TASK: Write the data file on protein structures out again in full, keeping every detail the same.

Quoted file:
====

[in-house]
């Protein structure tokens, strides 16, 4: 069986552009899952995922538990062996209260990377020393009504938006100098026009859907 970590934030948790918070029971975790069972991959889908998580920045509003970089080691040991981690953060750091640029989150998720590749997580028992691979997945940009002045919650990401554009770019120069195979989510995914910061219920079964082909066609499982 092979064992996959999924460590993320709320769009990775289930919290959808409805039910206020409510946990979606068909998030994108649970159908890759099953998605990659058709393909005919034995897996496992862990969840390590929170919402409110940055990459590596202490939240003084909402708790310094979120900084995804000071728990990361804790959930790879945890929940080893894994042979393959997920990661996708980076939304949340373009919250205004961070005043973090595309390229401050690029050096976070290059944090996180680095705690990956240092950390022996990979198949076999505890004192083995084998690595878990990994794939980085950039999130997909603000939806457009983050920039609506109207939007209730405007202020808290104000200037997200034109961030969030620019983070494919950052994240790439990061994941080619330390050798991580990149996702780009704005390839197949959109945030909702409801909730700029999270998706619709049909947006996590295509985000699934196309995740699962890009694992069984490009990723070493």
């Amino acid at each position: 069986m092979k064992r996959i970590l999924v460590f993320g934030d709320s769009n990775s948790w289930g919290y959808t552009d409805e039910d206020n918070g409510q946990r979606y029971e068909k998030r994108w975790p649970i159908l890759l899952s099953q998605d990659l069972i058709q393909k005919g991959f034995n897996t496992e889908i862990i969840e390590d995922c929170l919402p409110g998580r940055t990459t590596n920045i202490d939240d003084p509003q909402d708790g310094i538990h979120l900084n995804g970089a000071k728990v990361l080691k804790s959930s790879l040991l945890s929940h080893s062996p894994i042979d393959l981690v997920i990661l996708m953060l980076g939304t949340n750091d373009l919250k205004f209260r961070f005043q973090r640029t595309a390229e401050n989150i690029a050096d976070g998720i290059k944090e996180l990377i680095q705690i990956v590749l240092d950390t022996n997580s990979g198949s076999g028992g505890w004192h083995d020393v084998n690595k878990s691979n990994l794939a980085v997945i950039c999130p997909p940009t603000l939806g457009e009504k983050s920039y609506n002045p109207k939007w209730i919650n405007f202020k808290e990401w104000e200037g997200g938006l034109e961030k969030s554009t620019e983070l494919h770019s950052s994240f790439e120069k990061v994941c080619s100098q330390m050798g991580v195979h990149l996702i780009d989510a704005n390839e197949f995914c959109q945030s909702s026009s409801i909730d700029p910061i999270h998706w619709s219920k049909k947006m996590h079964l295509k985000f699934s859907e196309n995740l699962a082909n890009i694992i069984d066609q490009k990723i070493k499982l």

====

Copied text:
[in-house]
């Protein structure tokens, strides 16, 4: 069986552009899952995922538990062996209260990377020393009504938006100098026009859907 970590934030948790918070029971975790069972991959889908998580920045509003970089080691040991981690953060750091640029989150998720590749997580028992691979997945940009002045919650990401554009770019120069195979989510995914910061219920079964082909066609499982 092979064992996959999924460590993320709320769009990775289930919290959808409805039910206020409510946990979606068909998030994108649970159908890759099953998605990659058709393909005919034995897996496992862990969840390590929170919402409110940055990459590596202490939240003084909402708790310094979120900084995804000071728990990361804790959930790879945890929940080893894994042979393959997920990661996708980076939304949340373009919250205004961070005043973090595309390229401050690029050096976070290059944090996180680095705690990956240092950390022996990979198949076999505890004192083995084998690595878990990994794939980085950039999130997909603000939806457009983050920039609506109207939007209730405007202020808290104000200037997200034109961030969030620019983070494919950052994240790439990061994941080619330390050798991580990149996702780009704005390839197949959109945030909702409801909730700029999270998706619709049909947006996590295509985000699934196309995740699962890009694992069984490009990723070493």
């Amino acid at each position: 069986m092979k064992r996959i970590l999924v460590f993320g934030d709320s769009n990775s948790w289930g919290y959808t552009d409805e039910d206020n918070g409510q946990r979606y029971e068909k998030r994108w975790p649970i159908l890759l899952s099953q998605d990659l069972i058709q393909k005919g991959f034995n897996t496992e889908i862990i969840e390590d995922c929170l919402p409110g998580r940055t990459t590596n920045i202490d939240d003084p509003q909402d708790g310094i538990h979120l900084n995804g970089a000071k728990v990361l080691k804790s959930s790879l040991l945890s929940h080893s062996p894994i042979d393959l981690v997920i990661l996708m953060l980076g939304t949340n750091d373009l919250k205004f209260r961070f005043q973090r640029t595309a390229e401050n989150i690029a050096d976070g998720i290059k944090e996180l990377i680095q705690i990956v590749l240092d950390t022996n997580s990979g198949s076999g028992g505890w004192h083995d020393v084998n690595k878990s691979n990994l794939a980085v997945i950039c999130p997909p940009t603000l939806g457009e009504k983050s920039y609506n002045p109207k939007w209730i919650n405007f202020k808290e990401w104000e200037g997200g938006l034109e961030k969030s554009t620019e983070l494919h770019s950052s994240f790439e120069k990061v994941c080619s100098q330390m050798g991580v195979h990149l996702i780009d989510a704005n390839e197949f995914c959109q945030s909702s026009s409801i909730d700029p910061i999270h998706w619709s219920k049909k947006m996590h079964l295509k985000f699934s859907e196309n995740l699962a082909n890009i694992i069984d066609q490009k990723i070493k499982l």